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"Golden Croakers Will Eat You Up At South Point"
by: Frank Davis
Golden Croakers Will Eat You Up At South Point!
Frank Davis / Fishing Expert
So what’s a Golden Croaker? Whadaya mean they’ll “eat you up?” And where in the heck is South Point?
Well, the old timers will tell you that a Golden Croaker (which is very similar to an Atlantic Croaker) is also referred to as “Lake Pontchartrain groceries!” It’s a small to medium size fish that almost everyone who lived adjacent to the lake back in the day would head out on weekends to catch. Why? Because it’s what much of New Orleans and the surrounding area ate several times a week back then.
“And we loved ‘em!” Capt. Kenny Kreeger recalled as he pulled one croaker after another over the gunwale of his boat. “Everybody could catch croakers—you fished them straight up and down, usually on a hand-line, right close to the boat, with pieces of market bait. There was never a limit on them so you caught ice chests full of ‘em, brought them home, scaled and gutted ‘em, and fried ‘em up for the family and—much of the time—for your friends as well. It’s how we filled ourselves up back in those days.”
Of course, years later when shrimpers stopped using picking boxes and went to salt barrels to cull their shrimp catches, the saline water killed much of the croaker crop (biologists referred to it as “by catch”). And it followed that the long time practice of catching croakers came to a subtle end. Even the large 3 and 4 pound croakers that head boats like the famous “Miss Mississippi” took out of Empire on croaker charters eventually became extinct.
Sports fishermen then turned to other species that theretofore were relegated almost exclusively to dyed-in-the-wool veteran anglers. . . primarily speckled trout. And thus the fishing pressure of the last couple of decades began, and fishermen who formerly were happy catching drum, flounder, sheepshead, channel mullet, and redfish (which, incidentally, in those days were considered “trash fish”), now wanted nothing but trout, trout, and more trout.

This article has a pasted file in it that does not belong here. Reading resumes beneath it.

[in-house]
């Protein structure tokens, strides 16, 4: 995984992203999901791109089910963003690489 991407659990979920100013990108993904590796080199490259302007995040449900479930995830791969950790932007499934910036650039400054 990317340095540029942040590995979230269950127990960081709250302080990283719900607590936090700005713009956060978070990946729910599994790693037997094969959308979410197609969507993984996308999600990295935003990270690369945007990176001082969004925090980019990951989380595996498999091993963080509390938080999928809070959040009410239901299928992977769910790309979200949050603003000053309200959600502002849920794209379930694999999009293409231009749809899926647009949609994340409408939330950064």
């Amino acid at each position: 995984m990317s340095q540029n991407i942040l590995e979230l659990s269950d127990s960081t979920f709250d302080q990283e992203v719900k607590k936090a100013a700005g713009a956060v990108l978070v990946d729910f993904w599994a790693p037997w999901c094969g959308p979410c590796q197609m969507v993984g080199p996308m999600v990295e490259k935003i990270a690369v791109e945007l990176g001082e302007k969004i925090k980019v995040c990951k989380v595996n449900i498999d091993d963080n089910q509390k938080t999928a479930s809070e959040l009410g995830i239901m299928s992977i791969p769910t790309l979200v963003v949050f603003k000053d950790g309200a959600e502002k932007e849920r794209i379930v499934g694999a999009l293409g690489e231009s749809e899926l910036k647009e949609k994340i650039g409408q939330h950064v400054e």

“But that was then and this is now,” Capt. Kreeger interrupted his shades-of-yesteryear daydream. “Now, thank goodness, we got croakers starting to show up again! Biologically, I don’t know why ‘cuz I’m not a fisheries scientist. But I’m glad to know that I can bring a group of fishing newbies or a whole passle of kids out here, give them a rod and reel—or even a hand-line like in days of old—bait them up with dead shrimp, and have them pull in dozens of croakers like we did a long time ago. . .and have just as much fun doing it.”
Croakers, however, are but one of the treasures of Pontchartrain these days. Dedicated anglers are also hauling home a wide smorgasbord of other sports fish. And old timers agree that now’s the time to get out there and catch ‘em.
“Early in the morning you can fish adjacent to the bridges and train trestle,” Capt. Kreeger continued, “because early in the morning the sun is low on the horizon and it’s still relatively cool. Then when the heat starts bearing down, it’s time to make the move to under the bridges and into the shade. And while the Number One bait right now is live shrimp, I can practically guarantee that you’ll catch fish as consistently under the bridge as you will out in the open.
“So come this Saturday and Sunday, depending, of course, on what Hurricane Dean does while heading westward, Lake Pontchartrain is still your terminal destination.”
Oh—I nearly forgot. South Point is the rock rip-rap shoreline where the trestle comes ashore on the south side of the lake near Irish Bayou. It’s been a dependable hotspot for as long as anyone can remember. But that’s another story for another time.
Next week, also depending upon the track of Dean, I’ll venture back down to Cocodrie in Terrebonne Parish and check out the late summer fishing in those parts. As always, I’ll let you know what the story is the minute I get back on dry land.
In the meantime, tight lines and good times. . .and stay safe!
P.S. If you need a guide to take you to all the old reliable Lake Pontchartrain hotspots, feel free to call Capt. Kreeger and book a trip with him. His number is 985-643-2944. Just don’t ask him to take you to my special spots!
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